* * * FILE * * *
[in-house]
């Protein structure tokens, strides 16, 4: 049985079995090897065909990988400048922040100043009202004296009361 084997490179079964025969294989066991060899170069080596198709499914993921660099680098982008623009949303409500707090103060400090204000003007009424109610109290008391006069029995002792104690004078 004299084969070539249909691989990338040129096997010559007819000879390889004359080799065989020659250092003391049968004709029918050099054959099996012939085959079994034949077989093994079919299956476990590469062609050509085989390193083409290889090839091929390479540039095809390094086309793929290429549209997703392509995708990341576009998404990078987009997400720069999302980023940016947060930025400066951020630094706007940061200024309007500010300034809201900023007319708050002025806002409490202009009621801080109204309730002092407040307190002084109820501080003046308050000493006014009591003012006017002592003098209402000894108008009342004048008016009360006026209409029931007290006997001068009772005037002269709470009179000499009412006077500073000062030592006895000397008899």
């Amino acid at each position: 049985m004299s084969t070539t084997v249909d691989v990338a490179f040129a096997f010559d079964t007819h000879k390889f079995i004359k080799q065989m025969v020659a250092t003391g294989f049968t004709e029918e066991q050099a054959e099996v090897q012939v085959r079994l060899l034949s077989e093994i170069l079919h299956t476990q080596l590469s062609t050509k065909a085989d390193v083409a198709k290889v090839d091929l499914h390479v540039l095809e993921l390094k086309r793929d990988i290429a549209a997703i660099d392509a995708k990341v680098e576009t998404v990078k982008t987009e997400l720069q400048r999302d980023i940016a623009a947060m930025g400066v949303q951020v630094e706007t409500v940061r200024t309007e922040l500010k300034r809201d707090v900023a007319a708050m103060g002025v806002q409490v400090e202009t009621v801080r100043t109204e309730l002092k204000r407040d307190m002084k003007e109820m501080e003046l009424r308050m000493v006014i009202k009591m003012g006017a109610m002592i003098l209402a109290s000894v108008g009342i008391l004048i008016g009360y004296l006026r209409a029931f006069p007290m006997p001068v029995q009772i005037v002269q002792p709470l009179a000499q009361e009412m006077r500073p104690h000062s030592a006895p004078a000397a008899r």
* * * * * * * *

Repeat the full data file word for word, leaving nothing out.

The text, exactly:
[in-house]
């Protein structure tokens, strides 16, 4: 049985079995090897065909990988400048922040100043009202004296009361 084997490179079964025969294989066991060899170069080596198709499914993921660099680098982008623009949303409500707090103060400090204000003007009424109610109290008391006069029995002792104690004078 004299084969070539249909691989990338040129096997010559007819000879390889004359080799065989020659250092003391049968004709029918050099054959099996012939085959079994034949077989093994079919299956476990590469062609050509085989390193083409290889090839091929390479540039095809390094086309793929290429549209997703392509995708990341576009998404990078987009997400720069999302980023940016947060930025400066951020630094706007940061200024309007500010300034809201900023007319708050002025806002409490202009009621801080109204309730002092407040307190002084109820501080003046308050000493006014009591003012006017002592003098209402000894108008009342004048008016009360006026209409029931007290006997001068009772005037002269709470009179000499009412006077500073000062030592006895000397008899």
């Amino acid at each position: 049985m004299s084969t070539t084997v249909d691989v990338a490179f040129a096997f010559d079964t007819h000879k390889f079995i004359k080799q065989m025969v020659a250092t003391g294989f049968t004709e029918e066991q050099a054959e099996v090897q012939v085959r079994l060899l034949s077989e093994i170069l079919h299956t476990q080596l590469s062609t050509k065909a085989d390193v083409a198709k290889v090839d091929l499914h390479v540039l095809e993921l390094k086309r793929d990988i290429a549209a997703i660099d392509a995708k990341v680098e576009t998404v990078k982008t987009e997400l720069q400048r999302d980023i940016a623009a947060m930025g400066v949303q951020v630094e706007t409500v940061r200024t309007e922040l500010k300034r809201d707090v900023a007319a708050m103060g002025v806002q409490v400090e202009t009621v801080r100043t109204e309730l002092k204000r407040d307190m002084k003007e109820m501080e003046l009424r308050m000493v006014i009202k009591m003012g006017a109610m002592i003098l209402a109290s000894v108008g009342i008391l004048i008016g009360y004296l006026r209409a029931f006069p007290m006997p001068v029995q009772i005037v002269q002792p709470l009179a000499q009361e009412m006077r500073p104690h000062s030592a006895p004078a000397a008899r």